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Specifically, I found the reference in the SAS PROC X11 documentation pages, and am curious what the modifier "identifiable" means in this context. Thanks!


Additional context from the link based on comments:

The seasonal component of this time series, $s_t$, is defined as the intrayear variation that is repeated constantly (stable) or in an evolving fashion from year to year (moving seasonality). If the increase in the seasonal factors from year to year is too large, then the seasonal factors will introduce distortion into the model. It is important to determine if seasonality is identifiable without distorting the series.

To determine if stable seasonality is present in a series, PROC X11 computes a one-way analysis of variance by using the seasons (months or quarters) as the factor on the Final Unmodified SI Ratios (Table D8). This is the appropriate table to use because the removal of the trend cycle is equivalent to detrending. PROC X11 prints this test, labeled "Stable Seasonality Test," immediately after the Table D8.

The X11 seasonal adjustment method tests for moving seasonality. Moving seasonality can be a source of distortion when seasonal factors are used in the model. PROC X11 computes and prints a test for moving seasonality. The test is a two-way analysis of variance that uses months (or quarters) and years. As in the "Stable Seasonality Test," this analysis of variance is performed on the Final Unmodified SI Ratios (Table D8). PROC X11 prints this test, labeled "Moving Seasonality Test," after the "Stable Seasonality Test."

PROC X11 next computes a nonparametric Kruskal-Wallis chi-squared test for stable seasonality, "Nonparametric Test for the Presence of Seasonality Assuming Stability." The Kruskal-Wallis test is performed on the ranks of the Final Unmodified SI Ratios (Table D8). For further details about the Kruskal-Wallis test, see Lehmann (1998, pp. 204–210).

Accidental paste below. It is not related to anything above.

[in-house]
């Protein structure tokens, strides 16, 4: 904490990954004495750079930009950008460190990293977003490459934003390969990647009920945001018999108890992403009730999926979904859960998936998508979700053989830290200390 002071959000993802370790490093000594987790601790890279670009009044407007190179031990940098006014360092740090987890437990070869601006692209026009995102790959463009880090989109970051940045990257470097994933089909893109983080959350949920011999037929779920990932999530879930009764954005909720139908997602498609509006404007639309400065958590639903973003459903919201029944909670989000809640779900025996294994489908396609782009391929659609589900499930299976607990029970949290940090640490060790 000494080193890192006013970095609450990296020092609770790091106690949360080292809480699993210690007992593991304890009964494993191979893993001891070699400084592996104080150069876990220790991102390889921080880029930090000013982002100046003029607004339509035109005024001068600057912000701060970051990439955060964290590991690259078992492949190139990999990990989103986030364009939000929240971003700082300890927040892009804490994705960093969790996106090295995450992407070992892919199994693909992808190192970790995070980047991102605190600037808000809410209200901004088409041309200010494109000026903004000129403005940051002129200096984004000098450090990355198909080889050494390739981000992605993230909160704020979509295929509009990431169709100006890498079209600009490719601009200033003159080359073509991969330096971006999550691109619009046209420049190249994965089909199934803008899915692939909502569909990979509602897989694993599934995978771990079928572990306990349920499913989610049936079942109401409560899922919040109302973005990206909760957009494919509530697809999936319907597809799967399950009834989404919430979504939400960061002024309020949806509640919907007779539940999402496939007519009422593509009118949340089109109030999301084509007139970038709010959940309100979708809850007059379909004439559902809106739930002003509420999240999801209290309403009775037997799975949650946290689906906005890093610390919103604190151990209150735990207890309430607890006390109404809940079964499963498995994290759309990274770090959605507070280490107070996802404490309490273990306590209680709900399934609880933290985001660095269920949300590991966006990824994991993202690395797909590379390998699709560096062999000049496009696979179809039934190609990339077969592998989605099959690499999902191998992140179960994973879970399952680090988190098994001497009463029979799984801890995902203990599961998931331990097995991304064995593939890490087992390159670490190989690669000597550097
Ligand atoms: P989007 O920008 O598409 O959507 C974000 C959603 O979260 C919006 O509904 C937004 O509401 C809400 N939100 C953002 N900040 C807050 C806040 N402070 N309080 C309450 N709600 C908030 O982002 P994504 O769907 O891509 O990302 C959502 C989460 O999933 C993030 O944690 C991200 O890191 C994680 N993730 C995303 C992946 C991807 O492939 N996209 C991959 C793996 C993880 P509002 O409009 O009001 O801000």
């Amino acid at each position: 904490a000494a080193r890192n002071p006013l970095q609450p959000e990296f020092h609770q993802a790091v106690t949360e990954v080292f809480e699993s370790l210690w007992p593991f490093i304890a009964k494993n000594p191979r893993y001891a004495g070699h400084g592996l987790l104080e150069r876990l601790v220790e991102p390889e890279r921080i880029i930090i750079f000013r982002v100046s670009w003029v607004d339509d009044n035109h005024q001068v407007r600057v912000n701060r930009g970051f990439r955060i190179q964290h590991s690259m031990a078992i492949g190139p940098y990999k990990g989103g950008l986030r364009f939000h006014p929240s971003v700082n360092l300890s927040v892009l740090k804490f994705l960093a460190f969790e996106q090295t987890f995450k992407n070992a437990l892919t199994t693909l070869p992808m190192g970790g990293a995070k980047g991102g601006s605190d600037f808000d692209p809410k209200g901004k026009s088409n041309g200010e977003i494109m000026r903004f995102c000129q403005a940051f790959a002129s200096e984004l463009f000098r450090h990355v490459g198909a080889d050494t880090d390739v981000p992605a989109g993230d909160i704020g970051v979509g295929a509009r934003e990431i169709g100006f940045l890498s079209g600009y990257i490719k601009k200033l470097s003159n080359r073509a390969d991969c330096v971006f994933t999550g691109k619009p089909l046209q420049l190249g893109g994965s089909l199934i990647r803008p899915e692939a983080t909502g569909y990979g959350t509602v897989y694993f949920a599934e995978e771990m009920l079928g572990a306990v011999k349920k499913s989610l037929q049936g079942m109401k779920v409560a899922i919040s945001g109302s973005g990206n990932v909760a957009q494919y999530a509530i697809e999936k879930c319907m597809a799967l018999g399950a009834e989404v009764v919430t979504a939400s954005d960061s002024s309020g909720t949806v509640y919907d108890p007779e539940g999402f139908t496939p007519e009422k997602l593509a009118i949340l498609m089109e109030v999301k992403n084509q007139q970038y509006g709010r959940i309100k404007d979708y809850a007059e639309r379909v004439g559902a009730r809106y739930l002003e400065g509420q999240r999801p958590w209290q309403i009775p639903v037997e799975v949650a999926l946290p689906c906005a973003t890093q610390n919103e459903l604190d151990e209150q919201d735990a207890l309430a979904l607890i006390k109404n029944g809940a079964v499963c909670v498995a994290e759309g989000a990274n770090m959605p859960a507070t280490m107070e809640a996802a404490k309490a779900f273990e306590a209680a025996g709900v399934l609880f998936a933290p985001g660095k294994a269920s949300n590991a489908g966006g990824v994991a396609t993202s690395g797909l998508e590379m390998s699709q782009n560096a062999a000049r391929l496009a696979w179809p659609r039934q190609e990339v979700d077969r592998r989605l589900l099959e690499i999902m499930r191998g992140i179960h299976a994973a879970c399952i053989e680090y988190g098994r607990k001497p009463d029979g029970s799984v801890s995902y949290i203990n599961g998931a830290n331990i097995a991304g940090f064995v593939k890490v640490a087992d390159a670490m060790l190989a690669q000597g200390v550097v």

The results of the preceding three tests are combined into a joint test to measure identifiable seasonality, "Summary of Results and Combined Test for the Presence of Identifiable Seasonality." This test combines the two F tests previously described, along with the Kruskal-Wallis chi-squared test for stable seasonality, to determine "identifiable" seasonality. This test is printed after "Nonparametric Test for the Presence of Seasonality Assuming Stability."

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    $\begingroup$ It would help to explain the salient points from the link as links go dead all the time and this Q&A should be sustainable even if the link were to die. Without going to the site it is difficult to know to what extent this is or is not a statistical question. $\endgroup$ – Gavin Simpson Mar 2 '15 at 20:10
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    $\begingroup$ Note that asking about how to use SAS is off-topic here, but this may be a statistical (not software) question. In light of @GavinSimpson's points, can you clarify what you are asking about & maybe paste in whatever context is required for the Q to stand on its own? $\endgroup$ – gung Mar 2 '15 at 20:17
  • $\begingroup$ Good points, both of you. I added a quote from the link, but it is difficult to explain the question without answering it now that I've read the definition provided in the accepted answer. $\endgroup$ – Sean W. Mar 2 '15 at 22:46
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From Statistics Canada, Seasonal adjustment and trend-cycle estimation:

Identifiable seasonality is defined as a seasonal pattern that is not obscured by a high degree of irregular fluctuations and thus can be identified reliably (Lothian and Morry, 1978).

The paper cited for this definition is:

Lothian, J. and Morry, M. (1978). A test for the presence of identifiable seasonality when using the X-11 program. Research paper 78-10-002E, Seasonal Adjustment and Time Series Staff, Statistics Canada.

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